no matter how desperately the world begs / for my blood / I still refuse to die. in this body, survival / is an outlier
Last year, Nightboat Books in collaboration with Lambda Literary published the first major literary anthology of queer poets of color: Nepantla. Arising out of and sharing a name with the online journal founded in 2014 by Christopher Soto and the Lambda Literary Foundation, Nepantla brings together more than 100 poets across 100 years of poetry. In celebration of the anthology’s one-year anniversary and in time for Pride, we are sharing new or recent work by three queer Asian diasporic poets who were published in Nepantla: Ally Ang, Jan-Henry Gray, and Madiha Khan.
1. Ally Ang
3. Madiha Khan
Self-Portrait with Gold Vase & Shadow
god is angry with me because I refuse
to die. no matter how many times I step
into traffic with my eyes closed
no matter how desperately the world begs
for my blood
I still refuse to die. in this body, survival
is an outlier, so god takes me
into the lab for questioning, straps me
to the examination table
for scientific study. from this angle
all I can see is my reflection
in god’s gold vase & how fly I look.
this is how I demand to be seen:
gilded & majestic, a perfect specimen
too beautiful to make it out of this world
alive. no wonder god wants me.
no wonder death fell in love with me.
she clings to me, a shadow
a lover I keep at arm’s length.
I text death when I’m drunk & lonely
& I need a body to fill my bed. my therapist says
I have commitment issues, & death
is getting tired of waiting
for me to stop fucking around
so we can settle down together.
but I’m too beautiful to settle for anyone
& not even god can keep me tied down
god & death both want me all to themselves
but for now, I belong
to no one.
Frank Quizon Gray Jr. III
I practiced my father’s signature
this morning. I practiced my
father’s signature this morning.
He holds his pen softer than
me. He holds his pen softter
than me. His Q’s, large and
open. His Q’s, large and open.
His F’s, like those telephone
poles. His F’s, like those
telephone poles. His cursive
is beautiful. His cursive is so
so beautiful. The letters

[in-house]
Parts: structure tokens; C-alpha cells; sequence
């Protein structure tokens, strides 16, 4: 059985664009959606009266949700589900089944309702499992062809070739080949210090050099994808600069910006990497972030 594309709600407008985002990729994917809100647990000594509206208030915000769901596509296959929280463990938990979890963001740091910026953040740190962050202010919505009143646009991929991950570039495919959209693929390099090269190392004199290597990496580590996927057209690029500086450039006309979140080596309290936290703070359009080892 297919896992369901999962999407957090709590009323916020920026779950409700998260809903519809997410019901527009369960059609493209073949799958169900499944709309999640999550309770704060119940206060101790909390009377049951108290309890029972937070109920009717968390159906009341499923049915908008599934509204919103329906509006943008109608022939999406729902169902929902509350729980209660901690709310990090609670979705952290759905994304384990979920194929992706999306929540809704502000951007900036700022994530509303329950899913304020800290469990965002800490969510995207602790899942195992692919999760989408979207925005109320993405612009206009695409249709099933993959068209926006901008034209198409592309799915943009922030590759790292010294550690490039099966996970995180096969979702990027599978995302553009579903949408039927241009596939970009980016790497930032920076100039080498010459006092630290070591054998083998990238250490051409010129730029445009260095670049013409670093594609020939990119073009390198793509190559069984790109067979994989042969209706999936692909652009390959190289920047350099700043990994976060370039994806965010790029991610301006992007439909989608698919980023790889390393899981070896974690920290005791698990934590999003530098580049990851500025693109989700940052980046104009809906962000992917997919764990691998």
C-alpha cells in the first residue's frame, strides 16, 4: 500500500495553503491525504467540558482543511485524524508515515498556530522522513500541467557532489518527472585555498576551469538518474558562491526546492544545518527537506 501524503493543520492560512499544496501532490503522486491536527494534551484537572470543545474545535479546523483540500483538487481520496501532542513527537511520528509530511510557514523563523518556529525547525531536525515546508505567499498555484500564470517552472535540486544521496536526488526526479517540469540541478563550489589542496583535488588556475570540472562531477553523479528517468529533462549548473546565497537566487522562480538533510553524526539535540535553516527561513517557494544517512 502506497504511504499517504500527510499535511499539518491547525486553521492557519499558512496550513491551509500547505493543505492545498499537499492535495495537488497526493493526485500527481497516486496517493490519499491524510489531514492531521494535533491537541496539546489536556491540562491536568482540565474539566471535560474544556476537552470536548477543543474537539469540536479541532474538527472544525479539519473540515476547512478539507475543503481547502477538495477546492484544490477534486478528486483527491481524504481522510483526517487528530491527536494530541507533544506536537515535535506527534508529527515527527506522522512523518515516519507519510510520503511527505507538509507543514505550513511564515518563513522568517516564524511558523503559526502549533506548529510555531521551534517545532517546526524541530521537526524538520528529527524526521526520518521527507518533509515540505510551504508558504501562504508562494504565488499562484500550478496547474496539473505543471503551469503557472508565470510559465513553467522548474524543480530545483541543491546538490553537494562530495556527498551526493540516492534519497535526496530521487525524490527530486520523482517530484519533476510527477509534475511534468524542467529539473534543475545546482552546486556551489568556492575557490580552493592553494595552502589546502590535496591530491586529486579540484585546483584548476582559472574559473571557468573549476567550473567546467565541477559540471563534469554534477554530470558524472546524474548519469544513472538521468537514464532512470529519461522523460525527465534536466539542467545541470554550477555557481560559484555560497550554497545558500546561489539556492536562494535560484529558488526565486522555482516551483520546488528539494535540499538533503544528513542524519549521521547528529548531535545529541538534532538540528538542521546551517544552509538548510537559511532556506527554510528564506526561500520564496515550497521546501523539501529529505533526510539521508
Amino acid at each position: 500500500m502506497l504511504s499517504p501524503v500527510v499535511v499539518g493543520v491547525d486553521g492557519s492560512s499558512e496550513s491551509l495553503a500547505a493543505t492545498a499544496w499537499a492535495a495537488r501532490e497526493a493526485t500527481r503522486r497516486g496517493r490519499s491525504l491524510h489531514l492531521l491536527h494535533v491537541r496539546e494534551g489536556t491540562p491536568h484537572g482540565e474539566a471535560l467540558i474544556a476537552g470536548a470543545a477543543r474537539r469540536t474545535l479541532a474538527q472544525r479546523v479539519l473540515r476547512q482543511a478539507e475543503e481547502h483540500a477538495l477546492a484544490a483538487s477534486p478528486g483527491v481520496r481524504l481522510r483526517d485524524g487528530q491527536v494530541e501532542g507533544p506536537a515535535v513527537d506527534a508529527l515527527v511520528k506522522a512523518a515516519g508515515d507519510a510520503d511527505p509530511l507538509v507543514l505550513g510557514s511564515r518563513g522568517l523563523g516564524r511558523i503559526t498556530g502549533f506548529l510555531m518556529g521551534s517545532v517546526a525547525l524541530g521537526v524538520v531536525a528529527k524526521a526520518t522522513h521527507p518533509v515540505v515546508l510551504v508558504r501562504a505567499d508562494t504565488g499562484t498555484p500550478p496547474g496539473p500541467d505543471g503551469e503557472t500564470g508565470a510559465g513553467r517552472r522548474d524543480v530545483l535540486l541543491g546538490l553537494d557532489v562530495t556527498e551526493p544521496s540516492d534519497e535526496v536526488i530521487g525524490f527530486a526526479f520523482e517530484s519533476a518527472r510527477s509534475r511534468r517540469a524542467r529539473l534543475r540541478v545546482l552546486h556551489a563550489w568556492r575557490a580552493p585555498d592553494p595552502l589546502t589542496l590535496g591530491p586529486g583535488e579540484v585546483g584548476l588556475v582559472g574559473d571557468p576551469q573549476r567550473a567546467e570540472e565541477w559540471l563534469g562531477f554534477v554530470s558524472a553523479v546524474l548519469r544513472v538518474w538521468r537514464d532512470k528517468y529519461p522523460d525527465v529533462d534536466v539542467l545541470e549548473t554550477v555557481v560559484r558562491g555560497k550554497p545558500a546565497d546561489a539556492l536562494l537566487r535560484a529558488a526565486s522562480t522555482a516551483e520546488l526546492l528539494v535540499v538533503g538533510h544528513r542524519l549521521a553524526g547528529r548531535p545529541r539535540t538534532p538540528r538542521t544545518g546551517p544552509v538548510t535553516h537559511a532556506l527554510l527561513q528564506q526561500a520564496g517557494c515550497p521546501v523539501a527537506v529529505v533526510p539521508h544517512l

are due tomorrow. The
letters are due tomorrow.
exterior, parking lot
The engine idle, we are six jackets huddled in the car staring at the building. We breathe and cloud the windows. You reach inside for the breakfast sandwiches and fried potatoes, wilting in their own trapped steam. Circles of oil stain the paper, inside then out. The word for lawyer in Tagalog and in Spanish is abogado. The news is full of other people’s stories. It began to rain in IL, in WA, in TX, in FL, in CA and in all the other states of America.
ext. parking lot
We are six jackets huddled in the car, the engine idle, the windows gray from our breathing. You reach inside a paper bag. The word for lawyer in Tagalog and in Spanish is abogado, the word for papers, papeles. We sit in silence, waiting for the news. The book does not want to end in rain. In IL, WA, TX, FL, and CA it begins.
The engine idle, we are six jackets in the car. Through the windows clouded by our breathing, we stare at the words on the building: IMMIGRATION AND NATURALIZATION SERVICES. Some citizens are natural, others are naturalized. The film is set in IL, WA, TX, FL, and CA. It can be shot anywhere.
The car stalled, a circle of oil seeps into the concrete, the number six, a folder full of forms and letters, the breathing in, then out. You don’t have papers. You don’t know how to say it. You speak in the language you are learning to master. The doors of the building open.
You watch as the others exit. Then, another word approaches.
“Frank Quizon Gray Jr. III” and “Immigration and Naturalization Services” are from Jan-Henry Gray’s collection Documents, published in April by BOA Editions.
I have spent more time in my life fighting against the current
than flowing along with it.
I was born with my head and feet switched
my sense of direction was swindled from me by defective neurotransmitters.
But what right do I have to complain?
As far as I can tell
the history of my father’s family is a history of fighting upstream
against a disease that never stops stalking you
(like that prolific pedophile in our neighborhood back in Karachi).
It ate away my grandfather’s body
until he was nothing but a ragged man-doll shrouded in smoky white robes.
Everyday, I see it eat away morsels of my father’s soul
so that he is left as dense and collapsed as a black hole.
One day, my father will be ravaged so profoundly by this beast
that there will be nothing but his shoes and his reading glasses left.
I will find his empty shell slouched over his desk
still working away on his taxes
trying to chase away this unnameable disease with the infallibility of numbers.
I pray that I do not find him hanging from the ceiling
and if he must
then let me be the one to reclaim his flesh
and let Allah spare my mother
from the burden of cleaning up after our ancestral grief yet again.